Students react to Trump nomination

Students and faculty share thoughts on Mock Con’s prediction of Trump as Republican nominee

Trump+calls+in+to+thank+the+convention+for+their+nomination+and+to+answer+questions+posed+by+the+Steering+Committee.+Photo+by+Ellen+Kanzinger%2C+%E2%80%9818.+%0A
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Students react to Trump nomination

Trump calls in to thank the convention for their nomination and to answer questions posed by the Steering Committee. Photo by Ellen Kanzinger, ‘18.

Trump calls in to thank the convention for their nomination and to answer questions posed by the Steering Committee. Photo by Ellen Kanzinger, ‘18.

Ellen Kanzinger

Trump calls in to thank the convention for their nomination and to answer questions posed by the Steering Committee. Photo by Ellen Kanzinger, ‘18.

Ellen Kanzinger

Ellen Kanzinger

Trump calls in to thank the convention for their nomination and to answer questions posed by the Steering Committee. Photo by Ellen Kanzinger, ‘18.

Faith Isbell

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The 56 state and territory delegations have spoken, and Washington and Lee’s 26th Mock Convention has predicted Mr. Donald J. Trump as the Republican nominee in the upcoming presidential election.

Trump claimed the Republican nomination with 1,320 votes—followed by Texas Senator Ted Cruz with 652 votes and Florida Senator Marco Rubio with 399 votes. The remaining candidates included Jeb Bush, John Kasich, Rand Paul, Ben Carson, Carly Fiorina and Mike Huckabee.

William Lyne Wilson Professor of Politics Robert Strong said that this was one of the hardest Mock Convention years he can remember.

“Iowa and New Hampshire left a crowded field that include some very unconventional candidates in both political parties,” Strong said. “Predicting the outcome of this presidential Republican nomination season early in February is truly a daunting task. I have nothing but praise for the students who took up this challenge.”

Skyler Zunk, ‘19, was one of the many students who took up said challenge. Zunk served on Mock Convention’s Platform Committee and is confident that the platform will reflect the GOP’s ideology this summer.

“It’s clear that the 2016 Mock Con prediction was the most difficult one in recent history,” Zunk said. “We’ve been so accurate in the past and while I’m shocked that we picked Trump, I’ve got to trust the thousands of hours the research team put in to pick the right nominee.”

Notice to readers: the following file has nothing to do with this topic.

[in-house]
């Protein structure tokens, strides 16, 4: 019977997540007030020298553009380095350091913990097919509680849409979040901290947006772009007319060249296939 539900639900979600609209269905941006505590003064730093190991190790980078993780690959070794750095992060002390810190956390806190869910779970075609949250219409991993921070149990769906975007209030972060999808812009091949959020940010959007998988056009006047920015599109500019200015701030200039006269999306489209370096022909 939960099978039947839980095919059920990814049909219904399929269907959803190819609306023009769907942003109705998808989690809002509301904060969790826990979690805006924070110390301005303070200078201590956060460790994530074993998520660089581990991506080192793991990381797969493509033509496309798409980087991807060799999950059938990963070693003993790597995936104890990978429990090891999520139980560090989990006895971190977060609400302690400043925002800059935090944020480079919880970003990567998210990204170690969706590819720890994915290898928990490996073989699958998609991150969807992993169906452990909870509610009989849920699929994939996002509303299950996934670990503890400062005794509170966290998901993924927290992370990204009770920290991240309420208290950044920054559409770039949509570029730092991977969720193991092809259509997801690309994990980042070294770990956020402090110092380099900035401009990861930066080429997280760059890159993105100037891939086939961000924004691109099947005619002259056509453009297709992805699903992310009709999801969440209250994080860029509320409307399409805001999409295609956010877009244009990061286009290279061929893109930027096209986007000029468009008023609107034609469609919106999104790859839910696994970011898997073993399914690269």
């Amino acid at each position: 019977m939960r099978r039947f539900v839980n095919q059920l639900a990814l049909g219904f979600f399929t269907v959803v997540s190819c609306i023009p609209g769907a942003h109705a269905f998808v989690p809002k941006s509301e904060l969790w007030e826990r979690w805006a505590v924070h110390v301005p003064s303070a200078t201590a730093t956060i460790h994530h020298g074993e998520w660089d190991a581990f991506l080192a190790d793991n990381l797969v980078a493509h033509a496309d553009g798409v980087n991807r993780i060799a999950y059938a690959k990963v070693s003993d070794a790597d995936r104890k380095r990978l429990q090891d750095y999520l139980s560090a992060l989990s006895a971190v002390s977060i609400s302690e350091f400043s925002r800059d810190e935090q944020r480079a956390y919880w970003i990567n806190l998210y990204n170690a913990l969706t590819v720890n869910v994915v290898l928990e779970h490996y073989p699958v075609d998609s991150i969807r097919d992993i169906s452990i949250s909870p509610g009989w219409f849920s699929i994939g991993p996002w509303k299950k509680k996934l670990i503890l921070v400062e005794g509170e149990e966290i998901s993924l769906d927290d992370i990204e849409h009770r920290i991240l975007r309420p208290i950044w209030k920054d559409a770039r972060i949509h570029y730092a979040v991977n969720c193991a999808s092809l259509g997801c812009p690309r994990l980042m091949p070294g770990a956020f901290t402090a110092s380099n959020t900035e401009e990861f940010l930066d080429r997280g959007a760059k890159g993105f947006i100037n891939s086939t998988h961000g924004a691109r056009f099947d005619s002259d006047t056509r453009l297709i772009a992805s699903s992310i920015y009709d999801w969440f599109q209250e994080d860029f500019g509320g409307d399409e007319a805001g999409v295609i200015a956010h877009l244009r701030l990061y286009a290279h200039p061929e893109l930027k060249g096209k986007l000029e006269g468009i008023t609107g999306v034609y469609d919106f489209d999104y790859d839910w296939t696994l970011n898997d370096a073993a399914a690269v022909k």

William Rhyne, ‘18, however, was not surprised. Rhyne served as the state chair for North Carolina. North Carolina granted 25 votes to both Trump and his competitor, Cruz.

“I’m confident that we got [the nomination] right,” Rhyne said.

Throughout its 108 years of existence, Mock Convention has been correct in their predictions 19 out of 25 times and have been correct about the Republican Party nomination since 1948.

Some students, such as Ella Rose, ‘19, were not as pleased with the nomination.

“I would rather us be wrong than Trump be president,” said Rose, who served on the Puerto Rico delegation. “I don’t think he will represent America in a good light. Let’s just say that I can’t imagine [Trump] having lunch with the Queen of England.”

Some students have taken to social media to state that Mock Convention’s nomination of Trump was by no means an endorsement but a prediction.

“It’s important to remember that although we predict Trump as the nominee, most students maintain that Trump is by no means their GOP candidate of choice,” Zunk said.

In addition to nominating Trump, the Convention also nominated Kentucky Governor and W&L alum Matt Bevin as the vice president. Bevin was Mock Convention’s keynote speaker and delivered a powerful address before the Roll Call took place.

Mary Silliman, ‘18, was able to meet Bevin in person and even asked for a hug and a selfie.

“[His speech] was incredible and empowering,” Silliman said. “My vote is for Matt Bevin. America needs him. He could make America great again.”

Rose agreed and felt that Bevin communicated a meaningful message.

“I liked that [Bevin] didn’t talk much about politics, but he inspired us to be involved in the political process and exercise wisdom and courage,” Rose said. “He reminded us of the importance of our voices and our contributions in politics.”